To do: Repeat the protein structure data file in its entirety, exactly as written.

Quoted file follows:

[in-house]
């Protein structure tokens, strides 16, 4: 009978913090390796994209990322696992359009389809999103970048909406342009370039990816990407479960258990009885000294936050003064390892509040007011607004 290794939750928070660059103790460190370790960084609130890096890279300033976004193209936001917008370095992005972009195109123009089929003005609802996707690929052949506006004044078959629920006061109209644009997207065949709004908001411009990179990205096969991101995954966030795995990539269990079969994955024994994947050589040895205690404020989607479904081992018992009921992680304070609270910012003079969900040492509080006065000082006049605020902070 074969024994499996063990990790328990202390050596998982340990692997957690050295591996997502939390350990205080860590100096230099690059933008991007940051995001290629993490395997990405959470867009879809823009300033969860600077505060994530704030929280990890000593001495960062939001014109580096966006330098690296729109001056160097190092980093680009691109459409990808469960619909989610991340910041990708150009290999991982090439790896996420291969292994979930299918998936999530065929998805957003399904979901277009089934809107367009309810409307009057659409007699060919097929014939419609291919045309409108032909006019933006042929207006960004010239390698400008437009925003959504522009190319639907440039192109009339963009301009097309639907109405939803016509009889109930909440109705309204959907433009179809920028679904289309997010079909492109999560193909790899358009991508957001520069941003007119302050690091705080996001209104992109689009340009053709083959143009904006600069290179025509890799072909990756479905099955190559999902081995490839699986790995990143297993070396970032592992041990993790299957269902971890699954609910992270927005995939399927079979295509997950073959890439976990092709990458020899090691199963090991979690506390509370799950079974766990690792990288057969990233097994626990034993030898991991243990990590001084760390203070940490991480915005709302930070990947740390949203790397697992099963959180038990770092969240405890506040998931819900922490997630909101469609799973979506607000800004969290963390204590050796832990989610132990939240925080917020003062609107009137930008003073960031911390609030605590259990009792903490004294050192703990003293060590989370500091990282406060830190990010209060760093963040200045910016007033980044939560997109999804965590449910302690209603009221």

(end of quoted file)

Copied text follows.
[in-house]
């Protein structure tokens, strides 16, 4: 009978913090390796994209990322696992359009389809999103970048909406342009370039990816990407479960258990009885000294936050003064390892509040007011607004 290794939750928070660059103790460190370790960084609130890096890279300033976004193209936001917008370095992005972009195109123009089929003005609802996707690929052949506006004044078959629920006061109209644009997207065949709004908001411009990179990205096969991101995954966030795995990539269990079969994955024994994947050589040895205690404020989607479904081992018992009921992680304070609270910012003079969900040492509080006065000082006049605020902070 074969024994499996063990990790328990202390050596998982340990692997957690050295591996997502939390350990205080860590100096230099690059933008991007940051995001290629993490395997990405959470867009879809823009300033969860600077505060994530704030929280990890000593001495960062939001014109580096966006330098690296729109001056160097190092980093680009691109459409990808469960619909989610991340910041990708150009290999991982090439790896996420291969292994979930299918998936999530065929998805957003399904979901277009089934809107367009309810409307009057659409007699060919097929014939419609291919045309409108032909006019933006042929207006960004010239390698400008437009925003959504522009190319639907440039192109009339963009301009097309639907109405939803016509009889109930909440109705309204959907433009179809920028679904289309997010079909492109999560193909790899358009991508957001520069941003007119302050690091705080996001209104992109689009340009053709083959143009904006600069290179025509890799072909990756479905099955190559999902081995490839699986790995990143297993070396970032592992041990993790299957269902971890699954609910992270927005995939399927079979295509997950073959890439976990092709990458020899090691199963090991979690506390509370799950079974766990690792990288057969990233097994626990034993030898991991243990990590001084760390203070940490991480915005709302930070990947740390949203790397697992099963959180038990770092969240405890506040998931819900922490997630909101469609799973979506607000800004969290963390204590050796832990989610132990939240925080917020003062609107009137930008003073960031911390609030605590259990009792903490004294050192703990003293060590989370500091990282406060830190990010209060760093963040200045910016007033980044939560997109999804965590449910302690209603009221």